PRP Injections

PRP Injections or Platelet Rich Plasma (PRP Therapy) in Scottsdale:  Delivers excellent non-surgical outcomes for arthritis and chronic musculoskeletal pain.

Platelet Rich Plasma injections are very popular treatments here in Scottsdale, AZ.  As a trend-setting city, the field of regenerative medicine has emerged as the leading edge in healthcare and PRP injections are a key piece of this. Composed of key growth factors found in platelets, PRP injections treat soft tissue injuries such as tendons, ligaments, muscles, and joints.

Celebrity stars, top athletes, and weekend warriors have experienced amazing results with PRP therapy.

Once injected into the damaged area, the wound healing process begins.  Patients can expect to have progressive improvement of the injury back to health in as little as 6 weeks.  Repeated treatments are usually necessary with more severe conditions.

PRP therapy is a simple, in-office procedure that takes less than an hour from start to finish. Best of all, it is all natural and your own repair system targeted directly to the area that is in need of healing.

What Is Platelet Rich Plasma Therapy and the Science behind it?

 

Platelets are well known for their ability to stop bleeding, but they are also responsible for much more. When platelets reach an injury, they release Growth Factors.

These growth factors are small proteins that direct the healing process. PDGF, VEGF, and TGF-B are a few of the very important signals that wake up stem cells, increase tissue proliferation, blood vessel formation and alert the immune system to the area.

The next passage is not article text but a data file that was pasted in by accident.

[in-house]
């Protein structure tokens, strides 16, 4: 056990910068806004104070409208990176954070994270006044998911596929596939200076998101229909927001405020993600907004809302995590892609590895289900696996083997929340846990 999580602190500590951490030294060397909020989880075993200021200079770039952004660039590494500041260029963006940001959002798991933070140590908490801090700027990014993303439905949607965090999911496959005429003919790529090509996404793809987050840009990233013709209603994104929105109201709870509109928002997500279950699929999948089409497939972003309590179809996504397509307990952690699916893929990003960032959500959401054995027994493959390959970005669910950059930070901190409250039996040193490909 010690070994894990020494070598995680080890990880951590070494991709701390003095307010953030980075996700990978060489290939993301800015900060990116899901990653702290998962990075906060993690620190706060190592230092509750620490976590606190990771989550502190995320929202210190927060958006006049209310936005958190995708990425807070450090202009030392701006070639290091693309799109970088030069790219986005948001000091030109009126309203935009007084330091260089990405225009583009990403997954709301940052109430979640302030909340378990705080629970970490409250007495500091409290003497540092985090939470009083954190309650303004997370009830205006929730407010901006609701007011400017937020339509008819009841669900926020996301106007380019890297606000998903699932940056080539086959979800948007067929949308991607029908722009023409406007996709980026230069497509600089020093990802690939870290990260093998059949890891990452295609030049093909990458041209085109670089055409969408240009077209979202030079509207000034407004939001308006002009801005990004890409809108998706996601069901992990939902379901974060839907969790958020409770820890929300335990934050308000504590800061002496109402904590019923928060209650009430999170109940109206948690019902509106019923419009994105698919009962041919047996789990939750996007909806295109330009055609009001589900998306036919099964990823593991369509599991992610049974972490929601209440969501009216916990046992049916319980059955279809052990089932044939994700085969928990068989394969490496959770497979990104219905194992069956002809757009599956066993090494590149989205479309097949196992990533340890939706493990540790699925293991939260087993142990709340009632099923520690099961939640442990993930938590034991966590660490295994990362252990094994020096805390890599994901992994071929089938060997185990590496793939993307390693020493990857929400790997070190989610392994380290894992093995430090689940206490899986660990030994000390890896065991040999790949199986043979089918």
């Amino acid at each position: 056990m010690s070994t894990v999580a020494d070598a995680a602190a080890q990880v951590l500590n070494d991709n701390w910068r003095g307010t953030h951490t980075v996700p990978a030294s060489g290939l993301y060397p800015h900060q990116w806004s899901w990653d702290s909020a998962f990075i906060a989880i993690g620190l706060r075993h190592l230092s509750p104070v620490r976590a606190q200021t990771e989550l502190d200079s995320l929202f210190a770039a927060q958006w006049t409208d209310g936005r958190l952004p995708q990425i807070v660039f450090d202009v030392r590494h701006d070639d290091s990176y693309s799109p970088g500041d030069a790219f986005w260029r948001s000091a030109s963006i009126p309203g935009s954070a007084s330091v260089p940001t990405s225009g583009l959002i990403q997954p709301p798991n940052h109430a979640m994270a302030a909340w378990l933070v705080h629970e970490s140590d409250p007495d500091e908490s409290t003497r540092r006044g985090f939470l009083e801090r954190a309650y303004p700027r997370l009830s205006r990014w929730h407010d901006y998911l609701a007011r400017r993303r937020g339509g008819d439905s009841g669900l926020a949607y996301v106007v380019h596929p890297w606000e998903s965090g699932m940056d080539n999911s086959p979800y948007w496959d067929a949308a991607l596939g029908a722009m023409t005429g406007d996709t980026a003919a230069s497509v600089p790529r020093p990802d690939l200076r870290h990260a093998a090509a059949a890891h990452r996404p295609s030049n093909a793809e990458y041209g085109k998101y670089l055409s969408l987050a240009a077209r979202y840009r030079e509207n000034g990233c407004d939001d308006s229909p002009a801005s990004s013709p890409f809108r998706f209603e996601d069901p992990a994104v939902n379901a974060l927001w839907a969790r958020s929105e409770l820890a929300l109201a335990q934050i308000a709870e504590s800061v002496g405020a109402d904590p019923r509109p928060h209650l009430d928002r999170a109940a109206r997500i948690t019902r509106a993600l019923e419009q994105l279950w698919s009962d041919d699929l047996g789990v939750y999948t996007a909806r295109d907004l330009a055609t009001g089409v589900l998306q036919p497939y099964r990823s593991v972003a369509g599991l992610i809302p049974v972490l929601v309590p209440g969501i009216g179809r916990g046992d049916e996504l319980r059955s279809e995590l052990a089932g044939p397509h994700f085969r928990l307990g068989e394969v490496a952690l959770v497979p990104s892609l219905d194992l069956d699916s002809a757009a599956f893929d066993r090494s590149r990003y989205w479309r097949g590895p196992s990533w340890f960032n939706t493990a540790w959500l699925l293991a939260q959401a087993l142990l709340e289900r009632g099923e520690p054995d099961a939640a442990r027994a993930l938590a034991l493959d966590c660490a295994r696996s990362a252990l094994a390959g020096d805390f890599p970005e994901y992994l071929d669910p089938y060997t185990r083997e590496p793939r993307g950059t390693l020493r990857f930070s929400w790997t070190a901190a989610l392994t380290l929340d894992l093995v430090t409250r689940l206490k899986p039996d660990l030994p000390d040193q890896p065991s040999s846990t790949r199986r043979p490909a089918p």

Platelet Rich Plasma therapy contains 5-10 times as many growth factors than whole blood.  It is a purified and concentrated solution of platelets that supercharges the healing process. It is especially helpful for the areas of low blood flow and degenerative spaces.

 

How Do You Make A Platelet Rich Plasma Treatment?

 

At your treatment visit, we first draw a small amount of blood from your arm. Then, we then spin the whole blood in a centrifuge to separate it into its constituents. The constituents represent the red blood cells, white blood cells, and the plasma.  The plasma goes through a second spin to separate and concentrate the platelets and the PRP is finished.

 

How Does PRP Injections Therapy Work?

 

Imagine a construction site without a general contractor: lots of different trades without clear direction.  That’s what platelets do!  They coordinate the other cells, including stem cells where to go and what to do.

Research studies have revealed the concentration of growth factors in PRP therapy has the potential to change the environment of a diseased joint into a healing environment. By enhancing the process of healing, especially in areas where there is little to no blood flow, the tissue that has chronic degenerative changes like osteoarthritis can begin to regenerate. PRP can be injected into and around joints, tendons, scars, and more.

For example, lateral epicondylitis aka tennis elbow. This is a condition that can impact tennis players as the name states but also many other people.

Pain is experienced with normal daily activities like gripping, twisting and extension of the hand. This is often a long-lasting pain and discomfort that is resistant to standard anti-inflammatory drugs.

The PRP injections solution can be mixed with local anesthetic. It would then be injected directly into the inflamed tissue under ultrasound guidance. It’s important to understand that the pain associated with the injured area could increase the first few days after treatment. This is normal. It could be a few weeks before you feel relief from the pain and often require more than one treatment.

Platelet therapy can be utilized to accelerate healing post-surgery for certain injuries and procedures. For example, an athlete who has a completely torn Achilles tendon will require surgery to repair it. The healing of the Achilles tendon can be improved with PRP injection therapy immediately after surgery.

 

What Conditions Can Be Treated with PRP Injections?